#21  Biking Daufuskie Island is a blast!  Warning….during dryer times, peddling through the sand can be a bit strenuous so be prepared with water and bug spray in the event you need to walk through the “soft spots”.

bike tour daufuskie island

Daufuskie Island Bike Riding

#22  Bring your gear for fishing and crabbing.  You might find that it’s challenging to “hear about” the good fishing holes but trust us when we say there are many!

Daufuskie Island Fishing

Daufuskie Island Fishing

#23  How about an eco-tour?  Tour Daufuskie also offers guided birding & eco-tours.  Learn all about Daufuskie’ large bird population and also about the flora and fauna that is so unique to this pristine island.  Binoculars are included.

Birding tours on Daufuskie Island

Birding tours on Daufuskie Island

 

 

 

 

Daufuskie Island Dining & Cuisine– be prepared for post-paddling hunger!

It’s 8 o’clock. You and your family just finished a sunset kayak tour on Daufuskie Island, and you’ve just heard the youngest whimper, “I’m hungry.”

Now you think this would be the time to panic but you thought ahead and got reservations, knowing that this secluded, 2.5-by-5-mile island only has four restaurants. Before you got to this point, the real panic was not, “Are we going to eat?”, but instead, “What should we eat?”

Your family, friends, and TripAdvisor, probably had rave reviews about each place separately, so you went ahead and researched them all, starting with Marshside Mama’s at the county dock. Voted one of Travel and Leisure’s top beach bars, this so-called “dive” is quintessential Daufuskie island. Boaters can pull up directly to the dock for the famously fresh menu, or to see live music on weekends. The menu, created by owner Beth Shipman, is written daily on a whiteboard– a sign of how truly fresh each dish is.  There are a few favorites which can always be found on the menu, such as gumbo or voodoo pasta. The fresh catch is brought to the dock daily directly from the fishermen who caught it. Reservations are mandatory, and always remember: No whining, just dance!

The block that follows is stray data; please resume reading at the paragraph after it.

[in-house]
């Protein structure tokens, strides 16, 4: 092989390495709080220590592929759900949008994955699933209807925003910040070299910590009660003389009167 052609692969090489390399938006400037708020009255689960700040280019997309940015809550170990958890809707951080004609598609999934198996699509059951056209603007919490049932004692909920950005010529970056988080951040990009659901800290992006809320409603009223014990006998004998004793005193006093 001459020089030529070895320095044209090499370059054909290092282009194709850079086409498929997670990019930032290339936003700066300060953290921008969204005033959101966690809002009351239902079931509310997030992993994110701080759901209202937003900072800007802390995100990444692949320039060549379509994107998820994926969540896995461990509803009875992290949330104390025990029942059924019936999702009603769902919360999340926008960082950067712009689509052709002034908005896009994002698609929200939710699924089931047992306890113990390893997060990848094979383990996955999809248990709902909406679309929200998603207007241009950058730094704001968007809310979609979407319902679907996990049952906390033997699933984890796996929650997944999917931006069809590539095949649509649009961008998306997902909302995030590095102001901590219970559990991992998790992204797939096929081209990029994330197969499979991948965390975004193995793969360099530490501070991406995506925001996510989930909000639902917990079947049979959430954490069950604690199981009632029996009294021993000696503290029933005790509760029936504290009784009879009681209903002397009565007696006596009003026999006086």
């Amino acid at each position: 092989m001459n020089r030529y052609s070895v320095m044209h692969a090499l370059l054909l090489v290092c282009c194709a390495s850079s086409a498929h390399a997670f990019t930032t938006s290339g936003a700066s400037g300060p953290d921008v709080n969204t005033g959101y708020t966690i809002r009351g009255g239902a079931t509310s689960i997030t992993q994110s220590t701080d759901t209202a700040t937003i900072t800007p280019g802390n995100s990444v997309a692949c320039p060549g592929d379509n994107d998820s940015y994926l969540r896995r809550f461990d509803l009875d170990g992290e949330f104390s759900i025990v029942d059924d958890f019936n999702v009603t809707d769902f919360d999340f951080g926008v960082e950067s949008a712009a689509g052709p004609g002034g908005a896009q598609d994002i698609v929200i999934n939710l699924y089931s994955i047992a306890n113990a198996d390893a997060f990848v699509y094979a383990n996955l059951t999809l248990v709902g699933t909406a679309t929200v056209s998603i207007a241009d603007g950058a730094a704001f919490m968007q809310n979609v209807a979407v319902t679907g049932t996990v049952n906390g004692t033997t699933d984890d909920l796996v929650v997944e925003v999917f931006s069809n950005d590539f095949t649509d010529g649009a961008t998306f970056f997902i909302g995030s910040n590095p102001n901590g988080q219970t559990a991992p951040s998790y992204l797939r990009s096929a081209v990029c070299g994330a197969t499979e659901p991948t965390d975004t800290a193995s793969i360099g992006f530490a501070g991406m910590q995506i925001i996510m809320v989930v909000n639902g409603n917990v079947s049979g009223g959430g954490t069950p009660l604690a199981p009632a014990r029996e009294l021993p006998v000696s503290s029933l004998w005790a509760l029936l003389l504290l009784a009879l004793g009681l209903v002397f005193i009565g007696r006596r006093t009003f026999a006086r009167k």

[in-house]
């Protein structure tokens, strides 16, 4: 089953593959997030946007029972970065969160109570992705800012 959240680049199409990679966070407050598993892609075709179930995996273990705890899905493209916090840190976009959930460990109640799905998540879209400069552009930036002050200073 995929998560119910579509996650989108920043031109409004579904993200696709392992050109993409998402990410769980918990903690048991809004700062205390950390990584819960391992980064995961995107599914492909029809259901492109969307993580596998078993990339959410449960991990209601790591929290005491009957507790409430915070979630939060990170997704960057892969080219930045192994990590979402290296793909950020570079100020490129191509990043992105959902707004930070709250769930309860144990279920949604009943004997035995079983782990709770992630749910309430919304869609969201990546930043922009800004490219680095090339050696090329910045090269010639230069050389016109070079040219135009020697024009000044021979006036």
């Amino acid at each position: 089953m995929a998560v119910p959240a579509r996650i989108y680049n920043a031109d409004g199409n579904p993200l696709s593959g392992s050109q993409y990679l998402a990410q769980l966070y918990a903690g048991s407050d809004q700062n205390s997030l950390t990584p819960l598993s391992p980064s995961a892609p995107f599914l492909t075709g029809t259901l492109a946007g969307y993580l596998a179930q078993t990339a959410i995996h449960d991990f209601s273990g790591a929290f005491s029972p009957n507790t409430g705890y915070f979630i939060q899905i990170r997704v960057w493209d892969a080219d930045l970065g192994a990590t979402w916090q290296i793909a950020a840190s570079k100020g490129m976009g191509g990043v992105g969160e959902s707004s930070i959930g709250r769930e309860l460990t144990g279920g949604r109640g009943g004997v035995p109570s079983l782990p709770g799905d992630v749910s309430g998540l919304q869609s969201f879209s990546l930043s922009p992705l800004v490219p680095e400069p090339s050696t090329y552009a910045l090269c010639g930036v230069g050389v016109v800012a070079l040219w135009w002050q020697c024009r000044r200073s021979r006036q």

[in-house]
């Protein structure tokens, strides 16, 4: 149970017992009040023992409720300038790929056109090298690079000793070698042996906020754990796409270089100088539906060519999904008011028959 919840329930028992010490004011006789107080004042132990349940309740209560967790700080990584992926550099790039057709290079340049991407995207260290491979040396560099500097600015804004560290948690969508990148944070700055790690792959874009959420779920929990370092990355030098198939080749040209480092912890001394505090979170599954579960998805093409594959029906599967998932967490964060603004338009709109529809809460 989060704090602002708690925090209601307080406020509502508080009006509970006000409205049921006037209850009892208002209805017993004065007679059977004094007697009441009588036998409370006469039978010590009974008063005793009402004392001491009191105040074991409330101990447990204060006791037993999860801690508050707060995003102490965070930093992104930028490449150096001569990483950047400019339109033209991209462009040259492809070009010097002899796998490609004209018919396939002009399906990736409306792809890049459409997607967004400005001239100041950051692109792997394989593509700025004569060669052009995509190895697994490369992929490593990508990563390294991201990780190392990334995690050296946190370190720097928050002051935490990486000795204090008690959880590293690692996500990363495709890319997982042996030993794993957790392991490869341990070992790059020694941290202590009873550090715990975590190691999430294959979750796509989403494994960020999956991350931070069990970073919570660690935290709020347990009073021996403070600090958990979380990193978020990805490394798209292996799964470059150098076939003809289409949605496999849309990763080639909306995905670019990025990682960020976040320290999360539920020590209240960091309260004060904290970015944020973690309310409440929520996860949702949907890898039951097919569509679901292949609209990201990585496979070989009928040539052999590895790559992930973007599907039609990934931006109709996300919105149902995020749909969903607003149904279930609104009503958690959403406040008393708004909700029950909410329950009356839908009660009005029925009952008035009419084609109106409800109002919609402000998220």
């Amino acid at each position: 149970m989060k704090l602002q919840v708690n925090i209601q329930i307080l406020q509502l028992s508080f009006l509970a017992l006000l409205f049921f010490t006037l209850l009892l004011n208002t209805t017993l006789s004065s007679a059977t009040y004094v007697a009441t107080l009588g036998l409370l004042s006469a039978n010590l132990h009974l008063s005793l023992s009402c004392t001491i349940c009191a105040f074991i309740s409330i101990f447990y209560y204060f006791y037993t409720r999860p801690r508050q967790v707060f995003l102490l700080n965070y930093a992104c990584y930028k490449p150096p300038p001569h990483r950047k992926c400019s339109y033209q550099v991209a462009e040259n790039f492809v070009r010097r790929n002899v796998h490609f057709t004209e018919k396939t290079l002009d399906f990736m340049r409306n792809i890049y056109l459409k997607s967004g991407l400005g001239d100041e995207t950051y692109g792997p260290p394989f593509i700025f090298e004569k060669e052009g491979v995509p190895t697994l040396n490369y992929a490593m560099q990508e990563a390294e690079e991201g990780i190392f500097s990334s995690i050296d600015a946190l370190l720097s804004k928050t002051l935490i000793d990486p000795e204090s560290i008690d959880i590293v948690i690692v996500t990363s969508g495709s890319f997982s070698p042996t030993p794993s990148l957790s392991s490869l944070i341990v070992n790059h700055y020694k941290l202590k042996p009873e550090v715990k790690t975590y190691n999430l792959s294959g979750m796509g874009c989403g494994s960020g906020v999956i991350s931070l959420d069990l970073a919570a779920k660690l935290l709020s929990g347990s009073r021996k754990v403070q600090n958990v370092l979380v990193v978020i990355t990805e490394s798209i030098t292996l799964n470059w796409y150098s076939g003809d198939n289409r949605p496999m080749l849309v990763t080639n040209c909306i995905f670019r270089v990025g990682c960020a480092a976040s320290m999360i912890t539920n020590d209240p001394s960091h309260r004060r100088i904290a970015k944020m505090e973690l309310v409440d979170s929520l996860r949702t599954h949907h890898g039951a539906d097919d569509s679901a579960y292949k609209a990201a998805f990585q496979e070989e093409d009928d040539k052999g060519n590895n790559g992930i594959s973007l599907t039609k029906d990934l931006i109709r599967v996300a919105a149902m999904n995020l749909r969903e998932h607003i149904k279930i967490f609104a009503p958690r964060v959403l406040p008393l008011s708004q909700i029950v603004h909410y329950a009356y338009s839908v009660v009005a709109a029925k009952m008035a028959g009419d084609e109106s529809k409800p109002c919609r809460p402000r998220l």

The next place you thought to look up was the Old Daufuskie Crab Company at Freeport Marina. This restaurant, right on the water just like Marshside Mama’s, has one of the best sunset views around. This restaurant has everything from shrimp to steak to an extensive kids’ menu, and is described as “down home good eatin'”…with an island twist that only Daufuskie can offer.

Next is the Eagle’s Nest restaurant at Bloody Point, which serves lunch and dinner every day from 11am to 8 pm, with happy hour fro 4-6 pm. The Eagle’s Nest brings a self described “flip-flop luxury” to Daufuskie Island. The menu ranges from simple sandwiches to gourmet entrees, all served in a member-guest clubhouse atmosphere. Everyone is welcome at this family owned and operated restaurant; however, reservations are encouraged. And don’t forget to visit them for their weekly Sunday brunch menu– the Fuskie French Toast is to die for!

The Eagle’s Nest Restaurant at Bloody Point

The fourth and final restaurant you found during your research is the newly renovated Melrose on the Beach restaurant. Open 11am to 9 pm daily, this is the perfect place to dine “post-paddle”.  From all-you-can-eat specials every Wednesday to weekly oyster roasts and lowcountry boil on Fridays, the Beach Club at Melrose has events every week that the whole family can enjoy.  The gourmet entrees offered after 5pm daily are some of the best in the lowcountry, and even items on the kids’ menu are incredible. While you’re there, of course, you can pick up Tour Daufuskie shirts for the whole family at Tour Daufuskie’s “kayak shack” located between the pool and the ocean…naturally.

Melrose On The Beach Tour Daufuskie Daufuskie Islan

Melrose on the Beach restaurant

With no grocery store, one would think Daufuskie Island’s four restaurants might have a big problem coming up with a menu. However, that’s not the case in the slightest, and the fact that there is not a grocery store leaves no questions about one thing: everything here is fresh. So there’s no doubt that the perfect way to follow an evening paddle trip is by filling up with some delicious lowcountry cuisine found right here on Daufuskie!